• 3.5.4.3. Satellite Communications
        • 3.5.4.3.1. GEO (Geostationary Earth Orbit)
        • 3.5.4.3.2. MEO (Medium Earth Orbit)
        • 3.5.4.3.3. LEO (Low Earth Orbit)
  • 3.6. Services & Interconnectivity
    • 3.6.1. End User Application Services
      • 3.6.1.1. Generic Broadband, Messaging & IoT Services
      • 3.6.1.2. IMS Core: VoLTE-VoNR (Voice-Over-LTE/5G NR) & MMTel (Multimedia Telephony)
      • 3.6.1.3. MBMS, eMBMS, FeMBMS & 5G MBS/5MBS (5G Multicast-Broadcast Services)
      • 3.6.1.4. Group Communications & MCS (Mission-Critical Services)
      • 3.6.1.5. IIoT (Industrial IoT), Cyber-Physical Control & Domain-Specific Connected Services
      • 3.6.1.6. ProSe (Proximity-Based Services) for Direct D2D (Device-to-Device) Discovery & Communications
      • 3.6.1.7. Vehicular, Aviation, Maritime & Railway-Related Applications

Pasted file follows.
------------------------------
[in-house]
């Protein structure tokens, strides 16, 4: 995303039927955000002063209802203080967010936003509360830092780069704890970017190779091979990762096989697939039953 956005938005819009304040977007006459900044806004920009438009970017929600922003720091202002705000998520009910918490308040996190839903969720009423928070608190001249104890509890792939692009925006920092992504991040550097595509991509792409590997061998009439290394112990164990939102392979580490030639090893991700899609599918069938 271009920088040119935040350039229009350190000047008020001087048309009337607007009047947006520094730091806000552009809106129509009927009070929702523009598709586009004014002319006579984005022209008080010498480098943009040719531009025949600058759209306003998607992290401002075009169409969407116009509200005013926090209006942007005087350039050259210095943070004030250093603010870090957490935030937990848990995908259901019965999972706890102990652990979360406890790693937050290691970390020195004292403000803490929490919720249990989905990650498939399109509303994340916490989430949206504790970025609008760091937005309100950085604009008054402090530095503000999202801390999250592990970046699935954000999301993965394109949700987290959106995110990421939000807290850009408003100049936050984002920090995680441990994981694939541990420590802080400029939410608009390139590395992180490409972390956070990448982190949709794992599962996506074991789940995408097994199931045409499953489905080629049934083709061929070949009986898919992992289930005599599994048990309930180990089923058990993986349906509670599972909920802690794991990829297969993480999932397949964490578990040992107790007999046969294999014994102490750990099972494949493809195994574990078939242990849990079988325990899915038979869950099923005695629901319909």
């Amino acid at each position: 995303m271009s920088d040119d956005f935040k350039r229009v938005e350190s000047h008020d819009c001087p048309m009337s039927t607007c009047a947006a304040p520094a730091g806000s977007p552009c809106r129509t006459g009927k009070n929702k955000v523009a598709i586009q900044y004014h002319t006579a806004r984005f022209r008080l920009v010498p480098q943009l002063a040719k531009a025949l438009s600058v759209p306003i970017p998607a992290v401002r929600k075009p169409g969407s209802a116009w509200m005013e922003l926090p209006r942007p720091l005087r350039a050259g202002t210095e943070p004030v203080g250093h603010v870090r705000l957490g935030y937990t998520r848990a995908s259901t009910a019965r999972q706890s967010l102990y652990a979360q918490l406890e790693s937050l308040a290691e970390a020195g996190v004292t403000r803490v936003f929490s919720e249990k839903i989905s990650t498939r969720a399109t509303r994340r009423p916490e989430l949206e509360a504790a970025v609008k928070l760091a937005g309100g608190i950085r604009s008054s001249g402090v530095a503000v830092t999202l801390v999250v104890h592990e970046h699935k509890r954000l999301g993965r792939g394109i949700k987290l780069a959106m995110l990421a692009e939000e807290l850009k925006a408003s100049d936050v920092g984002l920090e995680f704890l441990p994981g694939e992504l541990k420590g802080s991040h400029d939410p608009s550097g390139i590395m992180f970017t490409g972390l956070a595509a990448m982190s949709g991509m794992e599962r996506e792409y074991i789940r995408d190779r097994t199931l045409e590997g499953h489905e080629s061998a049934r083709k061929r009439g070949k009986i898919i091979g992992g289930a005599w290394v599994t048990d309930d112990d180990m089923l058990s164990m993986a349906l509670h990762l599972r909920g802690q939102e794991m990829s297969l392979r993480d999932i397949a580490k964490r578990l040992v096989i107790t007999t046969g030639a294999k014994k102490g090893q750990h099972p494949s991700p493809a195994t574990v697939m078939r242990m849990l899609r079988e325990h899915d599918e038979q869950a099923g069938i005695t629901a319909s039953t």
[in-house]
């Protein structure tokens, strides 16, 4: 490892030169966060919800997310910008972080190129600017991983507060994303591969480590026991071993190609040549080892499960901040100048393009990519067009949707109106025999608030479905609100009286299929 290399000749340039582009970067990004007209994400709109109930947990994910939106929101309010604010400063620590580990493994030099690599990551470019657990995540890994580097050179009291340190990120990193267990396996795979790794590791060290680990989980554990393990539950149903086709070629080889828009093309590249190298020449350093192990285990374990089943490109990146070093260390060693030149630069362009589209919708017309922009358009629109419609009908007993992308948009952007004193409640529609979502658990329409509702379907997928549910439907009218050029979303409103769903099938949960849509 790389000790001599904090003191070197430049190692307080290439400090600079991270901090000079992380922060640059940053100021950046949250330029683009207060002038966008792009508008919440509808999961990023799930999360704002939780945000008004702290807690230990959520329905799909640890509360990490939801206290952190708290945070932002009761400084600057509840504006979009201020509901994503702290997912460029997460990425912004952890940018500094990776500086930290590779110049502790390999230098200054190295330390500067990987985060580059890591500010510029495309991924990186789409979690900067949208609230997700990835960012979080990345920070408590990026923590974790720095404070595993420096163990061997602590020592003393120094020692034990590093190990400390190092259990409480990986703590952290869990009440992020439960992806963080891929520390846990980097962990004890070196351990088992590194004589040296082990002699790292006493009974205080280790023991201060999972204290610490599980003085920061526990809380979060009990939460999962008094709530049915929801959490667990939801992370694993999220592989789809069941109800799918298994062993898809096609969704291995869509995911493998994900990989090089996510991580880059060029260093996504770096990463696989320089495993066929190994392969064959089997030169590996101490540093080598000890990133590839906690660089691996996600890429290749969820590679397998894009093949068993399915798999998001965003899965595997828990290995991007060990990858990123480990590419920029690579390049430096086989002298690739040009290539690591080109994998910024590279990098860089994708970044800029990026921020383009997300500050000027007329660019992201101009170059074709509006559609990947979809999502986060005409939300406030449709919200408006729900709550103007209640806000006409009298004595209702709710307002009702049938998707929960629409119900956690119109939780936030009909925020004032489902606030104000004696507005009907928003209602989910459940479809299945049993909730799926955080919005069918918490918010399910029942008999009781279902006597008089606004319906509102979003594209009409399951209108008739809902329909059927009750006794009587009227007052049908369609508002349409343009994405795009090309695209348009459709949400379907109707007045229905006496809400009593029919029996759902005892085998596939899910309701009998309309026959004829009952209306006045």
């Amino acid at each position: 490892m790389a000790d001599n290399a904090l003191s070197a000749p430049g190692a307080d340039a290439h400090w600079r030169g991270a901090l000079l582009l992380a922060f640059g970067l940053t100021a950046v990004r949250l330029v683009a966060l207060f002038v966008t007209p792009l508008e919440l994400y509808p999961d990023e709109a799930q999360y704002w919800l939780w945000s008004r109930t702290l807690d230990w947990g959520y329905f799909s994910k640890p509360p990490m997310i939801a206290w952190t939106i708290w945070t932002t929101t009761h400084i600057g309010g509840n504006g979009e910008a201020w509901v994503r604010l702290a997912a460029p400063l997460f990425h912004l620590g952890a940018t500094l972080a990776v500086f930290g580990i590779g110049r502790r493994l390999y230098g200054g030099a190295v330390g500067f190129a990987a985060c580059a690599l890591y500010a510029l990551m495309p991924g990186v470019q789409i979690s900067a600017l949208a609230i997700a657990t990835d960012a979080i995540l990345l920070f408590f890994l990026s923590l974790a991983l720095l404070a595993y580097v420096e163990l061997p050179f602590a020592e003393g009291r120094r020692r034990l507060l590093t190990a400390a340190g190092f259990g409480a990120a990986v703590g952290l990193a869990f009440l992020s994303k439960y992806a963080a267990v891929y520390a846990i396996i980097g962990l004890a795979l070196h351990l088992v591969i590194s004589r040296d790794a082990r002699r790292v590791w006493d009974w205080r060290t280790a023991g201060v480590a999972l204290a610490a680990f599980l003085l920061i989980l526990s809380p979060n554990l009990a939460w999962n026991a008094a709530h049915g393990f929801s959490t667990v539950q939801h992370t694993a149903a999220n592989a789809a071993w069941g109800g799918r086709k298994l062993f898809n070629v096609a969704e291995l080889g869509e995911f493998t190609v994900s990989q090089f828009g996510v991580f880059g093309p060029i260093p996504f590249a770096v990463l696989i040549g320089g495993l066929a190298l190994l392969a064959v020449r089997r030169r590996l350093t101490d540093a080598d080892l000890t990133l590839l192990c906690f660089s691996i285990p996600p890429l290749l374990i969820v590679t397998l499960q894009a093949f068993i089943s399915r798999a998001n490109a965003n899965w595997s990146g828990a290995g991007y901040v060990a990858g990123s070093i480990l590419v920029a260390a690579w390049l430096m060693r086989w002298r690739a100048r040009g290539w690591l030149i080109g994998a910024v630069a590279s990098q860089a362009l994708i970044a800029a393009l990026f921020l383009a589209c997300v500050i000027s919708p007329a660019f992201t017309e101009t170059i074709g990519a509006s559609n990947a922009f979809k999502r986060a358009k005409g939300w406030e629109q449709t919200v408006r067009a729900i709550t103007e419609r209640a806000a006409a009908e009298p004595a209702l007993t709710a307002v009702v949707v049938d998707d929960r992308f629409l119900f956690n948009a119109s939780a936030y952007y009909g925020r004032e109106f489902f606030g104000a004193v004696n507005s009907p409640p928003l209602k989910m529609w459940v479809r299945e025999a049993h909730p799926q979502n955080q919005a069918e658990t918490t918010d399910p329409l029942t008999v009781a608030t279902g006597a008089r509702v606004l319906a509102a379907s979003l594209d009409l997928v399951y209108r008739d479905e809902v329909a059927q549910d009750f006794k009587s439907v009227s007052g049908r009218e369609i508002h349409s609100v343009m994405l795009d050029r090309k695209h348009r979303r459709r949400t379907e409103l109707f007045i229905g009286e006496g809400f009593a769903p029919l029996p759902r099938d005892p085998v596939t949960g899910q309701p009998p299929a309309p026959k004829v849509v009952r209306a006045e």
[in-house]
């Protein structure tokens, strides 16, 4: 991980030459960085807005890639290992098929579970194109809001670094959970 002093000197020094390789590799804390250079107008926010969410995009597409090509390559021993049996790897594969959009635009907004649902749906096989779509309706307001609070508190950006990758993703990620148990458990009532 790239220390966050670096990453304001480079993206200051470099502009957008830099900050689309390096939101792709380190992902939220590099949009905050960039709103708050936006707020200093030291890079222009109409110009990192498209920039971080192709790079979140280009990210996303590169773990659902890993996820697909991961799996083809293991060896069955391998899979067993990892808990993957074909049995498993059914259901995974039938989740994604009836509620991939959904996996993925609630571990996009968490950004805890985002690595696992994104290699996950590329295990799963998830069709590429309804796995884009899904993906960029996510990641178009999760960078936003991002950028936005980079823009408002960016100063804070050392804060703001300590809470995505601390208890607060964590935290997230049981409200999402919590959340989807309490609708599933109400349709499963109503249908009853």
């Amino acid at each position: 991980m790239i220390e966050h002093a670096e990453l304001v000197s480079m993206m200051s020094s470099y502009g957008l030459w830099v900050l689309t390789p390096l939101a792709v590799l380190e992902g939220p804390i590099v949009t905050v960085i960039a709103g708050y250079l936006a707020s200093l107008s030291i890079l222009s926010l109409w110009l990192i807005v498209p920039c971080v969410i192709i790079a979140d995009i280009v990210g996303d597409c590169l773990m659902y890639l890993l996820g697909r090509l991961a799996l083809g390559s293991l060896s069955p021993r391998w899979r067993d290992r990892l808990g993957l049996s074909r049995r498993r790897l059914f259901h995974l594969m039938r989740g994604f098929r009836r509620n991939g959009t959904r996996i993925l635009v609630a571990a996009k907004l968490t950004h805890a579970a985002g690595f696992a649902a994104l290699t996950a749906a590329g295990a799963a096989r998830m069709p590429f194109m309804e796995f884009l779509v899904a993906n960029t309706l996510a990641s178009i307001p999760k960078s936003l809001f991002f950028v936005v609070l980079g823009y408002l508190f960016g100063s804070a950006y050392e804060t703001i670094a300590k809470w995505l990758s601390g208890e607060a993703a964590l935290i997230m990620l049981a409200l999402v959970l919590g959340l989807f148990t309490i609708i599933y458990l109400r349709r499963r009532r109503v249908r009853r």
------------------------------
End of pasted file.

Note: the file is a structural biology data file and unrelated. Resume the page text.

• 3.6.1.8. 3GPP Service Frameworks for Vertical Industries
        • 3.6.1.8.1. CAPIF (Common API Framework)
        • 3.6.1.8.2. SEAL (Service Enabler Architecture Layer for Verticals)
        • 3.6.1.8.3. EDGEAPP (Architecture for Enabling Edge Applications)
      • 3.6.1.9. VAL (Vertical Application Layer) Enablers
        • 3.6.1.9.1. V2X (Vehicle-to-Everything)
        • 3.6.1.9.2. UAS (Uncrewed Aerial Systems)
        • 3.6.1.9.3. 5GMARCH/MSGin5G (Messaging in 5G)
        • 3.6.1.9.4. FF (Factories of the Future)
        • 3.6.1.9.5. PINAPP (Personal IoT Networks), XR (Extended Reality) & Others
    • 3.6.2. Interconnectivity With 3GPP & Non-3GPP Networks
      • 3.6.2.1. 3GPP Roaming & Service Continuity
        • 3.6.2.1.1. National & International Roaming
        • 3.6.2.1.2. Service Continuity Outside Network Footprint
      • 3.6.2.2. Non-3GPP Network Integration
        • 3.6.2.2.1. ePDG (Evolved Packet Data Gateway)
        • 3.6.2.2.2. TWAG/TWAP (Trusted WLAN Access Gateway/Proxy)